Remembering A Lifelong Radio Man And His 'Big Broadcast'
Editor's note: Ed Walker, the host of member station WAMU'sThe Big Broadcast, signed off for the last time this week after six decades on the airwaves of Washington, D.C. After a recent cancer diagnosis, Walker, 83, taped his final show in his hospital room. He died early Monday, just hours after his last broadcast aired. The following is a 2014 profile of Walker by NPR's Audie Cornish.
Every Sunday night, the Washington, D.C., member station WAMU takes a trip into the past. Music swells and guns blaze as dramas from the golden age of radio hit the airwaves again, on the beloved program The Big Broadcast.
Ed Walker hosts the four-hour show, which has been a mainstay on WAMU's air for decades. He usually starts off with the adventures of Johnny Dollar — the man with the action-packed expense account — before treating listeners to Dragnetand Gunsmoke.
The show ranks first in its timeslot, and its audience is remarkably young for a public radio crowd. "I get a lot of requests, believe it or not, from children — from kids," Walker tells NPR's Audie Cornish. "They have television, but I've gotten emails that say, 'We don't even turn the television on on Sunday night.' And they love it, because with the good sound effects and everything like that, it is — somebody referred to radio as the theater of the mind, which it is."
Walker, who is 81 years old, was born blind, and his close connection to radio started when he was very young. "Radio was everything to me, not being able to see," he says. "The sound on radio was important. Radio took the place of comic books and newspapers and the funnies and all that stuff. So I grew up with it."
Walker would fall asleep to the sound of Bob Hope on his radio — a pattern he sees echoed today. "Some of the kids that send me emails say, 'We listen, we put our transistor radio under the pillow and listen to the show until we got to sleep,' " Walker says with a chuckle. "What's old is new again."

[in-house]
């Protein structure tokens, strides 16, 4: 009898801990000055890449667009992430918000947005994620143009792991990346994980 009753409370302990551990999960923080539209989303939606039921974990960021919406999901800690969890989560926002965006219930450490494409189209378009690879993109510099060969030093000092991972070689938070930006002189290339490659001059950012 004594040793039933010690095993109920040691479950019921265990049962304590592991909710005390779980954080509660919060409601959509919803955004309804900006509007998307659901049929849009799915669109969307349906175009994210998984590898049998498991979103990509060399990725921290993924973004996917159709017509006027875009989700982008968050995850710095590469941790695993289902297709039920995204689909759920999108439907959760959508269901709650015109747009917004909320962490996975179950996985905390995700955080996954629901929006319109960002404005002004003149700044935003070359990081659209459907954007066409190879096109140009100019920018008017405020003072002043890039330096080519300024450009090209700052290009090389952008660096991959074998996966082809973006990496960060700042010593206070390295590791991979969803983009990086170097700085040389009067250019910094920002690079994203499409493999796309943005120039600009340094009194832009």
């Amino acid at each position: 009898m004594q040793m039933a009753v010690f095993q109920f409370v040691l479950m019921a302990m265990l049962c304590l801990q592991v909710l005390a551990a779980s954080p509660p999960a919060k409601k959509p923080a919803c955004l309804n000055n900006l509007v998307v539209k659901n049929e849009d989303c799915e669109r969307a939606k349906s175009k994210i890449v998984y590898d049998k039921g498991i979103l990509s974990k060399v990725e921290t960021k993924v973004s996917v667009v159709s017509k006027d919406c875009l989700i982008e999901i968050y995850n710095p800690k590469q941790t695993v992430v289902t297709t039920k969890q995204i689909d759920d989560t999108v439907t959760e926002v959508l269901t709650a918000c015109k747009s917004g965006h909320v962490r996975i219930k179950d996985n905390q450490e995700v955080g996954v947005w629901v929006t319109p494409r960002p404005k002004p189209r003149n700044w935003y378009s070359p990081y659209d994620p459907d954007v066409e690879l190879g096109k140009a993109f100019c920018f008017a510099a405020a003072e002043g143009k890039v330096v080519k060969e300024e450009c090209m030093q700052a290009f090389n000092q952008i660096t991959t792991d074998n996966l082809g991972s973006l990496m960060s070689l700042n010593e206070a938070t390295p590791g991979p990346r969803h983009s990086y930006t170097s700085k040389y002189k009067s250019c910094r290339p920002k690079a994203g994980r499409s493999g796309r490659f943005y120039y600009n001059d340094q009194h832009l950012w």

When he was a kid, Walker even had his own radio show. "I used to go down the street to the houses, knock on the door and say, 'I'm going on the air in about a half hour,' " Walker says. "The kids never took much of it. But it held me in good stead when I went to [American University]."
At college, Walker wanted to study broadcasting, but his tuition was to be paid for by a vocational rehabilitation service. And they didn't think a blind man could work in radio. He visited lots of campuses with radio stations and heard the same thing: "You can't do that, you can't do that."
That just made Walker more determined, and soon he struck a compromise: "Rehab said, we will sponsor you for your college tuition if you're agree to major in sociology and then you can become a social worker. And I said, 'Nothing against social workers, but I don't want to do that.' And they said, 'Well, if you can prove to us in your first two years there's a future for you in broadcasting we'll let you change your major.' So I did.
"The first year I got started with a couple other guys at the campus radio station which now is WAMU [88.5] FM. I'm proud of that fact," Walker says. "And it kinda holds you, when you know, when I was in college, being heard on the campus station made it easier to get dates, for example. So, it's true, I mean, that opened a lot of doors for me."
At AU, Walker met a man who would become a longtime friend, both on the air and off: Willard Scott. Before The Today Show introduced him to the country as an avuncular weatherman and birthday-celebrator, Scott was a radio man in Washington.
In 1952, he and Walker teamed up for a music and comedy program, The Joy Boys. They were on the air for more than two decades, and for many of those years, their evening show was appointment listening.
But as television overtook radio, the Joy Boys' star faded. The program ended in 1974.
After years of hosting various local programs, Walker took over The Big Broadcast in 1990.
On Tuesdays, when the show records, he reports to the studio with a handful of scripts he types at home on a Braille typewriter. But it's clear he doesn't really need them: he's a one-man radio archive. "I guess I was born in nostalgia," Walker says.
And here's the key to Ed Walker, and the reason he and The Big Broadcasthave earned such a loyal following: He clearly loves what he's doing. And it's contagious.
After beginning each broadcast with a quick run through the night's schedule, Walker pauses for his signature welcome. It's a soothing message for the audience — and for Walker, too.
"If you have anything that's bothering you in the coming week, don't worry about it now. Or any problems that you had in the week just past — forget them too. This is our time in the week — right now. The island between last week and the coming week. So settle back, relax, get yourself a cup of coffee or whatever you want, and get ready to enjoy The Big Broadcast."
It's radio as refuge, every Sunday night: an island of calm with Ed Walker.
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